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When is military force justified? Sample Solution classed as a (Phenomenological Reduction). It could be argued that Turrell’s work acts as a tool to facilitate…

When is military force justified?
Sample Solution

classed as a (Phenomenological Reduction). It could be argued that Turrell’s work acts as a tool to facilitate this phenomenological reduction, upon realising the fallacy in perception (that the cube of light is in fact a two-dimensional plane of light) the spectator has transcended the natural attitude, focusing solely on their own perception of perceiving light, as stated by Turrell: “[to] see yourself seeing” (Guggenheim, 2013). Turrell has proved that light is separable from its historical context and symbolic connotations. Hence being able to show that light is capable of imparting more philosophical and sensory experiences, as opposed to the theatrical and narrative driven experience. Turrell, in turn has shown that even the simplest presentation of light can cause a multitude of perceptual experiences. Conclusion The way we have seen light has changed throughout history. From religion and science to art and technology, light has always taken on a new culturally learned signs. Whether it is the prestige of light throughout history symbolised by the divine, the authoritarian and modernity of civilisation. This universal face of light is what makes it such an important medium to experiment with. It takes on multiple forms and simultaneously can be seen as an authoritative power, such as the gas lighting of 17th century Paris, or as a product of enjoyment in such festivities like baroque bonfires. In this essay we have explored the symbolic meanings of light in contrast to historical context and the way that they are presented. Through examining early pioneers such Thomas Wilfred who had brought a new theatrical aspect of light to culture. Providing imaginative explorations of space through, immersing the spectator within the environment of the artwork. His speeches of introducing the artwork, although questionably interfere with the spectator’s personal perceptions, nevertheless they could provide a more specialised paradigm for them to explore the phenomena of light. Conversely, this highlights the presentation of light in the works of James Turrell’s. His ability to transcend light’s intrinsically symbolic associations, communicating a direct experience of light to the spectator. This communication of the introspective, phenomenological attitude towards light. Both of theses artists have provided a new way of looking at light as a medium, for creative exploration>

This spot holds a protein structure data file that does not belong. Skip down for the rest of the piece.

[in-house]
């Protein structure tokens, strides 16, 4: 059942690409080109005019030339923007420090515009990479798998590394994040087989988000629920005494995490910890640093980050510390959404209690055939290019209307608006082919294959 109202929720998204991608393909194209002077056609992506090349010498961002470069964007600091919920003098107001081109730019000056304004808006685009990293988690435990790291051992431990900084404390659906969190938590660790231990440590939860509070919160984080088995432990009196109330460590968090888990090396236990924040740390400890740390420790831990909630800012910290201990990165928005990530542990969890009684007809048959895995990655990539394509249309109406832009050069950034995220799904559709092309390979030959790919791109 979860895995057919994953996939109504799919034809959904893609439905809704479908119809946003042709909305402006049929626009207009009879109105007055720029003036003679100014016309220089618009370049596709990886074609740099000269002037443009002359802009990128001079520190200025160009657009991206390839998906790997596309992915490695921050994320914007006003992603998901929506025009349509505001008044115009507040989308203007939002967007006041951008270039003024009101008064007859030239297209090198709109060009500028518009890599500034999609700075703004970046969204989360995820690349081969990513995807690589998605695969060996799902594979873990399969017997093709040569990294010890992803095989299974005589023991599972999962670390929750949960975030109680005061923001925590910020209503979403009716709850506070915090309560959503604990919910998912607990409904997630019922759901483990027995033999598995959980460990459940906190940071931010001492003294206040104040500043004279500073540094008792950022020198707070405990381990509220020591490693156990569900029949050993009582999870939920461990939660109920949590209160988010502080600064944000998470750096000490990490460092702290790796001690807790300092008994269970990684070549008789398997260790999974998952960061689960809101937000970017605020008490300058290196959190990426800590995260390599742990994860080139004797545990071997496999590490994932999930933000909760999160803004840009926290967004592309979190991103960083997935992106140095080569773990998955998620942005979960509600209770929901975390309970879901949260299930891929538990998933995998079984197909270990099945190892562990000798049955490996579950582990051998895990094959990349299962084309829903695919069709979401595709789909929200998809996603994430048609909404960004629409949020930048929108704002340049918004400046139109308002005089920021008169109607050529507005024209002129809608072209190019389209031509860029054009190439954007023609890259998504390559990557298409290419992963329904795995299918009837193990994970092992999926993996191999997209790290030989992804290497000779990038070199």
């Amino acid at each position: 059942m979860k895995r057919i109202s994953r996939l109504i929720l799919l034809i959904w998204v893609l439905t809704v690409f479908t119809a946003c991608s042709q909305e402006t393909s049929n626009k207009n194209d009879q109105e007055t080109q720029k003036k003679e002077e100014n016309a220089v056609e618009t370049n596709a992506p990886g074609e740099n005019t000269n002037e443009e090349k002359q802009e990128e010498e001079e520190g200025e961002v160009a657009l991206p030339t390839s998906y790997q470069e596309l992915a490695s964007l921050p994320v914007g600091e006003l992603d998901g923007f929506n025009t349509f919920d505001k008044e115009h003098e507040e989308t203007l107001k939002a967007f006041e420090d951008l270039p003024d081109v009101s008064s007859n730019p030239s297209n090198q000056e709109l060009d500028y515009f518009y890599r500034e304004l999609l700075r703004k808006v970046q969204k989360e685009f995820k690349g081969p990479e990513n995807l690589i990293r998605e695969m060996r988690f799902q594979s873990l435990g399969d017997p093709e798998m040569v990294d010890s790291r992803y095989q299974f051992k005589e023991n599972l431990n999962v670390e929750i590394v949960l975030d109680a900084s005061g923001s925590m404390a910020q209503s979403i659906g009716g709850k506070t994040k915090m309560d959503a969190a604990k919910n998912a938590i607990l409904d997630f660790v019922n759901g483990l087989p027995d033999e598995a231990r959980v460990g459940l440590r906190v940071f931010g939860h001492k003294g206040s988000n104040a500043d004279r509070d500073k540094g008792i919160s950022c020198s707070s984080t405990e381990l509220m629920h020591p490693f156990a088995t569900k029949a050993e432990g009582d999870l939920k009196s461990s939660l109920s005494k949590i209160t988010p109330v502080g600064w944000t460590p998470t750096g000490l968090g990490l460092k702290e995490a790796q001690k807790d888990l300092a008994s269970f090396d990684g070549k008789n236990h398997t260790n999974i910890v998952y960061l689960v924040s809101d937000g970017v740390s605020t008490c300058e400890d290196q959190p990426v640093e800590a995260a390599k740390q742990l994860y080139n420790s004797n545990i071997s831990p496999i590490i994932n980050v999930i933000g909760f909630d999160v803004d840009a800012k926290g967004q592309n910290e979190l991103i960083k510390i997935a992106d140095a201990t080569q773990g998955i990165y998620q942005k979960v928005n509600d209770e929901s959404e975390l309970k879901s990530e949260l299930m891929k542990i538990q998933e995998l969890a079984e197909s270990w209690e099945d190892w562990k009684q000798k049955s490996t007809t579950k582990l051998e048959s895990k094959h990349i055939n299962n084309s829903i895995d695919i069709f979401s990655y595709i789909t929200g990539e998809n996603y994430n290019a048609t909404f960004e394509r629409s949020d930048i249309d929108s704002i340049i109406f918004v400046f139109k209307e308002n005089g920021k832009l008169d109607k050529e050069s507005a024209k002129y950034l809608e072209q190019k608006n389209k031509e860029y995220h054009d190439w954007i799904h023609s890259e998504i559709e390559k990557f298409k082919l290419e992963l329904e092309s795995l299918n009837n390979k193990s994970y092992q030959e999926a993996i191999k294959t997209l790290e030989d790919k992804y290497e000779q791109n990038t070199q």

classed as a (Phenomenological Reduction). It could be argued that Turrell’s work acts as a tool to facilitate this phenomenological reduction, upon realising the fallacy in perception (that the cube of light is in fact a two-dimensional plane of light) the spectator has transcended the natural attitude, focusing solely on their own perception of perceiving light, as stated by Turrell: “[to] see yourself seeing” (Guggenheim, 2013). Turrell has proved that light is separable from its historical context and symbolic connotations. Hence being able to show that light is capable of imparting more philosophical and sensory experiences, as opposed to the theatrical and narrative driven experience. Turrell, in turn has shown that even the simplest presentation of light can cause a multitude of perceptual experiences. Conclusion The way we have seen light has changed throughout history. From religion and science to art and technology, light has always taken on a new culturally learned signs. Whether it is the prestige of light throughout history symbolised by the divine, the authoritarian and modernity of civilisation. This universal face of light is what makes it such an important medium to experiment with. It takes on multiple forms and simultaneously can be seen as an authoritative power, such as the gas lighting of 17th century Paris, or as a product of enjoyment in such festivities like baroque bonfires. In this essay we have explored the symbolic meanings of light in contrast to historical context and the way that they are presented. Through examining early pioneers such Thomas Wilfred who had brought a new theatrical aspect of light to culture. Providing imaginative explorations of space through, immersing the spectator within the environment of the artwork. His speeches of introducing the artwork, although questionably interfere with the spectator’s personal perceptions, nevertheless they could provide a more specialised paradigm for them to explore the phenomena of light. Conversely, this highlights the presentation of light in the works of James Turrell’s. His ability to transcend light’s intrinsically symbolic associations, communicating a direct experience of light to the spectator. This communication of the introspective, phenomenological attitude towards light. Both of theses artists have provided a new way of looking at light as a medium, for creative exploration>
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